Christian World Service welcomes the Government’s commitment to provide climate aid to support some of the countries most vulnerable to climate change.
The Government announced a $1.3 billion commitment over the next four years, of which at least 50 percent will be invested in the Pacific. The announcement was made ahead of critical United Nations’ climate negotiations in Glasgow next month.
Government funds will support clean energy projects, stronger construction, protection from droughts, floods and new pests, and respond to sea-level rise and storm surges.
“We are greatly relieved to see this firm commitment from our government to do its fair share at the global level. Giving Pacific and other nations more resources to better protect their people from the harmful effects of climate change, is an important step at this critical time. The poorest countries did not create climate change and should not have to carry its cost. The climate crisis is the biggest issue we face,” says Murray Overton, National Director.
Ahead of COP26 (Conference of the Parties), CWS affirms the words of our partner the Pacific Conference of Churches, “We plead with the international community, gathered at COP26, to take speedy, responsible and shared action to safeguard, restore and heal our wounded humanity and the home entrusted to our stewardship.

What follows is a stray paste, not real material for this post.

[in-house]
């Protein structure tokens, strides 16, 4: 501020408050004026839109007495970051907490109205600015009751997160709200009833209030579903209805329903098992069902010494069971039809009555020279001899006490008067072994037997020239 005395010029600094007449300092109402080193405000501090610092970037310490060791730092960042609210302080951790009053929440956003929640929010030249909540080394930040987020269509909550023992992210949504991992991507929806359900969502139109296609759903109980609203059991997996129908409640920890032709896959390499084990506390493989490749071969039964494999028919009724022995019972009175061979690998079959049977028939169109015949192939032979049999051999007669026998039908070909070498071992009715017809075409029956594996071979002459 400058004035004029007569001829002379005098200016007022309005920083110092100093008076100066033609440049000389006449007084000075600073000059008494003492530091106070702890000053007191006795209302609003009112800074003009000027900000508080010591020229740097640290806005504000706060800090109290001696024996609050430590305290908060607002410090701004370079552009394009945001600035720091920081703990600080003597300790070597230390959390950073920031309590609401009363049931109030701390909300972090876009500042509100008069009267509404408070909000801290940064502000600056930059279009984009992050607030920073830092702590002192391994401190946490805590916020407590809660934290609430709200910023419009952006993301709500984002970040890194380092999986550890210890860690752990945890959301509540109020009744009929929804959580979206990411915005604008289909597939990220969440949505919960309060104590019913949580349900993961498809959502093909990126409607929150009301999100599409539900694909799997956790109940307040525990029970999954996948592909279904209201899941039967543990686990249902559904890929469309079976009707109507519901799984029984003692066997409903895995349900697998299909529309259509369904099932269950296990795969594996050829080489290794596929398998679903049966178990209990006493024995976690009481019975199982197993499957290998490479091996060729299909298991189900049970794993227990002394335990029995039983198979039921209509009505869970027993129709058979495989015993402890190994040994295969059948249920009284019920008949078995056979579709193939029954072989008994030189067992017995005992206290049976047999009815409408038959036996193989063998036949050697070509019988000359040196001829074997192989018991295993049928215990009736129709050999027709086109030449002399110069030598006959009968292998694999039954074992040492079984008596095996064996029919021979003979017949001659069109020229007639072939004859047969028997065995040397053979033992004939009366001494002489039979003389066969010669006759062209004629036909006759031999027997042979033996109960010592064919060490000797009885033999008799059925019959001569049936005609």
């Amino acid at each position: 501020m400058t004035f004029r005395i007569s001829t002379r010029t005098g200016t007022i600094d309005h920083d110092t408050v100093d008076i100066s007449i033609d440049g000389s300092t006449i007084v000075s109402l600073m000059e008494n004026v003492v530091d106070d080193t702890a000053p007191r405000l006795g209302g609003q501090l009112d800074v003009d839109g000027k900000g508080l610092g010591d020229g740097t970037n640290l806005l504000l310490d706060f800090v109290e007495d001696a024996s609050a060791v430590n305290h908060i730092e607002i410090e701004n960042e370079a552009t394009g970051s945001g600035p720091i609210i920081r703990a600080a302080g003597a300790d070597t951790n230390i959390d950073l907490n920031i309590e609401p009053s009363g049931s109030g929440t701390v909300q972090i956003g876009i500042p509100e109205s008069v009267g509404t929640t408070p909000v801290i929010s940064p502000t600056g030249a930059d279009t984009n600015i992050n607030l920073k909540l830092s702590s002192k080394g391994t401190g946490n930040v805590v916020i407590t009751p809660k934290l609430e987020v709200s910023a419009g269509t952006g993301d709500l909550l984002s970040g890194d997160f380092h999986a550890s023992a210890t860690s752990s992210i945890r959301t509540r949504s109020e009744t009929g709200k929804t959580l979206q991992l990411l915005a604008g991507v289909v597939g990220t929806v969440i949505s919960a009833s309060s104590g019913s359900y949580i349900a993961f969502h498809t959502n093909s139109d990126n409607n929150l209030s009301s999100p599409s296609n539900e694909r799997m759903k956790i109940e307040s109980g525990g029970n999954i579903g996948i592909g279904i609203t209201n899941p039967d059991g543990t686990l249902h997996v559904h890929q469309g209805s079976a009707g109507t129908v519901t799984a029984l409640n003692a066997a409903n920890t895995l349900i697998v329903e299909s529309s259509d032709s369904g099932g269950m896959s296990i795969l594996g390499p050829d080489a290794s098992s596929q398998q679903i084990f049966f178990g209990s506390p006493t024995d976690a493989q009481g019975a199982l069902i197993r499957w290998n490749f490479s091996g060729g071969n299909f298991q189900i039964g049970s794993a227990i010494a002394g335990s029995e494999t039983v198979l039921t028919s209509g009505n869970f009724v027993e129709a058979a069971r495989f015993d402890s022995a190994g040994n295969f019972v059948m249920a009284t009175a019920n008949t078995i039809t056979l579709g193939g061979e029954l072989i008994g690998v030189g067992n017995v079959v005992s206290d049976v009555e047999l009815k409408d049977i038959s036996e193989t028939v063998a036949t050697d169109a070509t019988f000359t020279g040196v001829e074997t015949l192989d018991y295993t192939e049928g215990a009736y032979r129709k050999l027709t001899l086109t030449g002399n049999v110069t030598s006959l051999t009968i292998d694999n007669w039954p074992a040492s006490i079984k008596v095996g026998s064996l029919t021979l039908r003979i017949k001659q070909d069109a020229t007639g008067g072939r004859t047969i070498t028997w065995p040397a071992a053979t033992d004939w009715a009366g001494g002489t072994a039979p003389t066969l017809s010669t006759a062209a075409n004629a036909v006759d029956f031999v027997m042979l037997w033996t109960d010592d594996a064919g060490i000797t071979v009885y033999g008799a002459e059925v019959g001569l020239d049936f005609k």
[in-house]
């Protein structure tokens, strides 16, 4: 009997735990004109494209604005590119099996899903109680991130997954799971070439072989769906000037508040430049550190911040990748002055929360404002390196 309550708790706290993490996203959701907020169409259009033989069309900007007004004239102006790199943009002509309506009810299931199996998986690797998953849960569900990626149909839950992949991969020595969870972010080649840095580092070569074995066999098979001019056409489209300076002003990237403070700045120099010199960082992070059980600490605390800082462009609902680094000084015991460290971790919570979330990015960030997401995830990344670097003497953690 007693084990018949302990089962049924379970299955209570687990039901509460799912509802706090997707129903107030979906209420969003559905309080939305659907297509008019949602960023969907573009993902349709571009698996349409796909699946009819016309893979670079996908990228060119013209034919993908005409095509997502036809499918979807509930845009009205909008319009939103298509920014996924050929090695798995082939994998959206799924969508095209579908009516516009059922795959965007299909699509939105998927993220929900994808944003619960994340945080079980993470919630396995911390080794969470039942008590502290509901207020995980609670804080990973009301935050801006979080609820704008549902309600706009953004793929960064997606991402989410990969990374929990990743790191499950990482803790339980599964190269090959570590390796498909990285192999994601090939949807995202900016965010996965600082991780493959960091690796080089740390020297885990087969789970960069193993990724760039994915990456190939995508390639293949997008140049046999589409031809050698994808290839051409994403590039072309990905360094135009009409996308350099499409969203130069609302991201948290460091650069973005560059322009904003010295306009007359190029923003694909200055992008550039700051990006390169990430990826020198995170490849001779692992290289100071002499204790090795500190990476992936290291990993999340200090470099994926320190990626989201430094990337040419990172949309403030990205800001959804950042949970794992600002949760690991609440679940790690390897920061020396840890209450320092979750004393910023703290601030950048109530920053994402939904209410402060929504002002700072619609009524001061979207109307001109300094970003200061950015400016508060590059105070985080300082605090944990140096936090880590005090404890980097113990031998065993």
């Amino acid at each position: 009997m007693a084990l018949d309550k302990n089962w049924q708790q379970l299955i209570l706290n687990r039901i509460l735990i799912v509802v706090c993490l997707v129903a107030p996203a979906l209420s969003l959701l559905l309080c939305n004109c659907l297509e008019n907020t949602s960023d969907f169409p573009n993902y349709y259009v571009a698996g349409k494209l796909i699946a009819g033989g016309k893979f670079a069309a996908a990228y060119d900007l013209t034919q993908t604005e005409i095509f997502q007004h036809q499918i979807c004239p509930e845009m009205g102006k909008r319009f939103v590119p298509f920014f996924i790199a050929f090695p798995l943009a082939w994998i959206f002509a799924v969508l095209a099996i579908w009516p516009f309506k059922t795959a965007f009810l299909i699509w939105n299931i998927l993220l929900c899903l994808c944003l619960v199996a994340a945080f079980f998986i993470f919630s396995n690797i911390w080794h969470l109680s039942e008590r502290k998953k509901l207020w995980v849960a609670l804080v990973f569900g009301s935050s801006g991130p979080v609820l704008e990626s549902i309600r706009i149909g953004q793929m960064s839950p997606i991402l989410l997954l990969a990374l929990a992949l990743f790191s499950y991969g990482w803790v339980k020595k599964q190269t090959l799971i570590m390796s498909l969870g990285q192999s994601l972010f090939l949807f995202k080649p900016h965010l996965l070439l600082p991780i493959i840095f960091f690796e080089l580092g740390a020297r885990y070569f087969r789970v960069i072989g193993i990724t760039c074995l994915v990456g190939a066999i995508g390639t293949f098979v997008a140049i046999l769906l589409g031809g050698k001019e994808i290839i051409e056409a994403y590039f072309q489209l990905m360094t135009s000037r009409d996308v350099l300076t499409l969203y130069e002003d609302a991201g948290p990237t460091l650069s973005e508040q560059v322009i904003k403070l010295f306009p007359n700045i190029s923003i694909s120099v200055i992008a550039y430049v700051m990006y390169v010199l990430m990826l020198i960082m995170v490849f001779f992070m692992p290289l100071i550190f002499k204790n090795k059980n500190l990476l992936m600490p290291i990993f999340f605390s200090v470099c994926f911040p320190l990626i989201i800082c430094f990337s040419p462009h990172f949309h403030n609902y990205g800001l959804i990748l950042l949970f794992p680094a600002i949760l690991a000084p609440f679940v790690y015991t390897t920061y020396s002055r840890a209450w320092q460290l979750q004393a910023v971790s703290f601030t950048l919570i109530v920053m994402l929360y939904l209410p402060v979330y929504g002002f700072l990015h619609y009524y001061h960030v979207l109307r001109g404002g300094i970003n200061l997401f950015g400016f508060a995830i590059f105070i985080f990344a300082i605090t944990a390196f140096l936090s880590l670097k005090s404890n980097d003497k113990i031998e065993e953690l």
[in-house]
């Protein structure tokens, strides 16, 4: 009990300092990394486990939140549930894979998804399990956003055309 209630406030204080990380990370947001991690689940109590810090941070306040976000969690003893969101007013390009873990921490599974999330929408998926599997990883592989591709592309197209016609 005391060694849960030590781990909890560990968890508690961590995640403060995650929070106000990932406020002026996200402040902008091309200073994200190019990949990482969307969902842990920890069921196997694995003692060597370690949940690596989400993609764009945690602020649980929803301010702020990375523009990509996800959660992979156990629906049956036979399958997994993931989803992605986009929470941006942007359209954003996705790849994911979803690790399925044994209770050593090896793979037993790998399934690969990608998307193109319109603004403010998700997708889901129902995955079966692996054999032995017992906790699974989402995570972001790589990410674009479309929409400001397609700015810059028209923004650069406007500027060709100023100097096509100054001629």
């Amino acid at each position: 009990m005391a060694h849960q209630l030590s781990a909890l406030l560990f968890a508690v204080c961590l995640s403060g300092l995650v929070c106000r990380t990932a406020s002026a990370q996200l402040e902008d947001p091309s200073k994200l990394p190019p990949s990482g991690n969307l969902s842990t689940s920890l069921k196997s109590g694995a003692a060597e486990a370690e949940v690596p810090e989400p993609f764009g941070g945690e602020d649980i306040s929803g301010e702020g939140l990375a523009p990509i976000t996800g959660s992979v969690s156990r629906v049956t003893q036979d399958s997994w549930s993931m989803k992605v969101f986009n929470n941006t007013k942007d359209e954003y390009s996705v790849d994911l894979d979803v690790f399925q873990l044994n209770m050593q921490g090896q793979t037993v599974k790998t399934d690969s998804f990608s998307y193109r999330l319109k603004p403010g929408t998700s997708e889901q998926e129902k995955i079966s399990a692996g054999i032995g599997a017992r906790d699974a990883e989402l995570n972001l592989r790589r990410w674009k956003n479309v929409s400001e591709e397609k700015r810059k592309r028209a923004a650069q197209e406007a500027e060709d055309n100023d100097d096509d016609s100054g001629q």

“We appeal to everyone on this planet to join us on this common journey, knowing well that what we can achieve depends not only on opportunities and resources, but also on hope, courage, solidarity and goodwill.”
In its August report, the IPCC (Intergovernmental Panel on Climate Change) showed the unequivocal link of rising temperatures with human activity, and predicts a temperature rise across all regions of at least 1.5 degrees in the next decades. Any further delay could make the situation unmanageable in many countries.
CWS has campaigned for a doubling of climate finance as part of Big Hearts, Connected World along with Anglican Advocacy of the Wellington Diocese, Oxfam and World Vision. In addition the campaign asked the government to increase Official Development Assistance from 0.27% to 0.7% of Gross National Income.
Thank you to everyone who signed our petition, or wrote letters or spoke to MPs about the campaign.
Oxfam, which has undertaken the research for the campaign, says NZ$800 million of this is new and additional aid money. At $325 million a year, it is at the lower end of what Oxfam calculated as New Zealand’s fair share of the US$100 billion goal.
October 18, 2021